Canon and Covenant -- By: Meredith G. Kline
WTJ 32:1 (Nov 69) p. 49
Canon and Covenant*
[*A version of the substance of this article will be found under the title “The Correlation of the Concepts of Canon and Covenant” in New Perspectives on Old Testament Study (Waco, 1969), a volume of papers presented at the twentieth annual meeting of the Evangelical Theological Society in December, 1968. The primary concern of the present study is with the Old Testament canon, but suggestions are made for the extension into the New Testament of perspectives gained in the investigation of the Old Testament.]
The history of the formation of the Old Testament canon particularly its beginnings, has been relatively neglected. A biblico-theological elaboration of the subject along genuinely Scriptural lines has been forestalled by the preoccupation of orthodox scholarship with the critique of aberrant current reconstructions. These modern approaches have concentrated narrowly on the aspect of a final definitive “limitation” of the canon and consequently the attention of all concerned, the heterodox reconstructionists and their orthodox critics alike, has been directed for the most part to developments, whether actual or alleged, in the last pre-Christian and the earliest Christian centuries.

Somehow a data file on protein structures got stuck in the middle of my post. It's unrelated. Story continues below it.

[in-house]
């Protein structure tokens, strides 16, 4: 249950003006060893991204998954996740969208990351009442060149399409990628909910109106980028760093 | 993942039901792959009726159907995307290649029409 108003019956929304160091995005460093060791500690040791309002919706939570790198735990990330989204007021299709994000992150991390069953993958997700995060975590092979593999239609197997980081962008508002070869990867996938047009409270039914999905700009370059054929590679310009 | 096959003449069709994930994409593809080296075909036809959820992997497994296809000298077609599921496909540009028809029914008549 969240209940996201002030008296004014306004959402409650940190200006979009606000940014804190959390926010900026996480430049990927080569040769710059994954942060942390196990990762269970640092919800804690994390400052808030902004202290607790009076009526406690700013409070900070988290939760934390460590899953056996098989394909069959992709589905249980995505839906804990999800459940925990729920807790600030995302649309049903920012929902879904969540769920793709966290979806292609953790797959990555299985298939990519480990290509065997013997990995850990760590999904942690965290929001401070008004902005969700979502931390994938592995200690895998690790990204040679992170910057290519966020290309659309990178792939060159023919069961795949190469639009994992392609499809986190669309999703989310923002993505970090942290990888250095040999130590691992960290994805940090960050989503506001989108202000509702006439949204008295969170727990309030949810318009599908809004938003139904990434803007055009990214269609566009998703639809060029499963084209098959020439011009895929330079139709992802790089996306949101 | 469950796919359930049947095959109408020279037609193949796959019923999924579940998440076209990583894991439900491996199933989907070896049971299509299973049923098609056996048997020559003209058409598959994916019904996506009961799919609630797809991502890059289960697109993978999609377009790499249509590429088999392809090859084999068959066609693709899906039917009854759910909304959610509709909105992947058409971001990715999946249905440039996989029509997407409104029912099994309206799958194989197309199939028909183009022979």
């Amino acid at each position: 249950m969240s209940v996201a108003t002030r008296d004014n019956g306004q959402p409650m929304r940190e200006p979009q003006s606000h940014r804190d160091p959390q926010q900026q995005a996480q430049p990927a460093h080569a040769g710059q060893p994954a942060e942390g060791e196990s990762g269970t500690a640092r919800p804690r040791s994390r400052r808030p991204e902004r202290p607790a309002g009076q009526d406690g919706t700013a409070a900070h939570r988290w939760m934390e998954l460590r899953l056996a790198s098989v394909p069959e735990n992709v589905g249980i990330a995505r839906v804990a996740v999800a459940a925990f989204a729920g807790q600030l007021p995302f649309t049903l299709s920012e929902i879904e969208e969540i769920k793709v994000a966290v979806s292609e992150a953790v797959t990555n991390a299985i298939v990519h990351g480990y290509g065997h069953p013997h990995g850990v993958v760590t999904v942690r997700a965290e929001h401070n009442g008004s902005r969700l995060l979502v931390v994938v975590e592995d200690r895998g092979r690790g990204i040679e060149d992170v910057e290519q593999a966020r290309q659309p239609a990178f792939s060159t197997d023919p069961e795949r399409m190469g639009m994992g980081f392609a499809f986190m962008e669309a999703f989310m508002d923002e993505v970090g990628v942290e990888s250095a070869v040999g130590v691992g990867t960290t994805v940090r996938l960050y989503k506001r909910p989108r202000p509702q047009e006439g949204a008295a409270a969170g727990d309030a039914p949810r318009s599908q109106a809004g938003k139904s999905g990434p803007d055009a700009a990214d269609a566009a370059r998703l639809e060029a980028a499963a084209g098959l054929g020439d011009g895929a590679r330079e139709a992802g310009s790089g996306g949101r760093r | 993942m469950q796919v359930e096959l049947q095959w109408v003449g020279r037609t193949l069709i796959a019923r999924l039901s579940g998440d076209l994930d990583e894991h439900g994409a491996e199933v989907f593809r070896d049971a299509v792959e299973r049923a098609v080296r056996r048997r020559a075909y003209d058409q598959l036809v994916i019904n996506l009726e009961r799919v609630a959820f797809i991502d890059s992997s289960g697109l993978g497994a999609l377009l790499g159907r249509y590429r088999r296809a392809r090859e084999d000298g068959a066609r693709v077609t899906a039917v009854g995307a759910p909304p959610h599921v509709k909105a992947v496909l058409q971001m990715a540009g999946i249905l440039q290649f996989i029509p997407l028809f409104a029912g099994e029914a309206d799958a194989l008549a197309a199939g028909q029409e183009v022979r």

Discovery of the relevant evidence from this period in the library of the Qumran community has been hailed as the most significant new light on the Old Testament canon and has engendered reassessments. However, no really radical revisions of the characteristically modern viewpoint have emerged. Accounts of the subject in the latest editions of the standard Old Testament introductions produced by that school adhere to the same theological posture and the same general historical positions found in the old handbooks on the canon from the end of the last century.
Fohrer, for example, in his revision of Sellin’s work, asserts that the “formation of the Hebrew canon in the strict sense did not take place until the time of Sirach and his grandson”
WTJ 32:1 (Nov 69) p. 50
in the second century B.C., being “completed between 100 B.C. and A.D. 100.”1 This delimiting of a sacred collection of scriptures is said to have been a dogmatic decision reached by way of reaction to threats to legalistic Judaism from apocalypticism, the Qumran faction, and above all from Christianity. More precisely, the process of canon formation supposedly involved three separate stages, each with its own collection of books—the law, the prophets, and the writings. Fohrer traces the pre-history of the process to Josiah’s reformation, to which he attributes “the introduction of the Deuteronomic law as an obligatory norm” for a...
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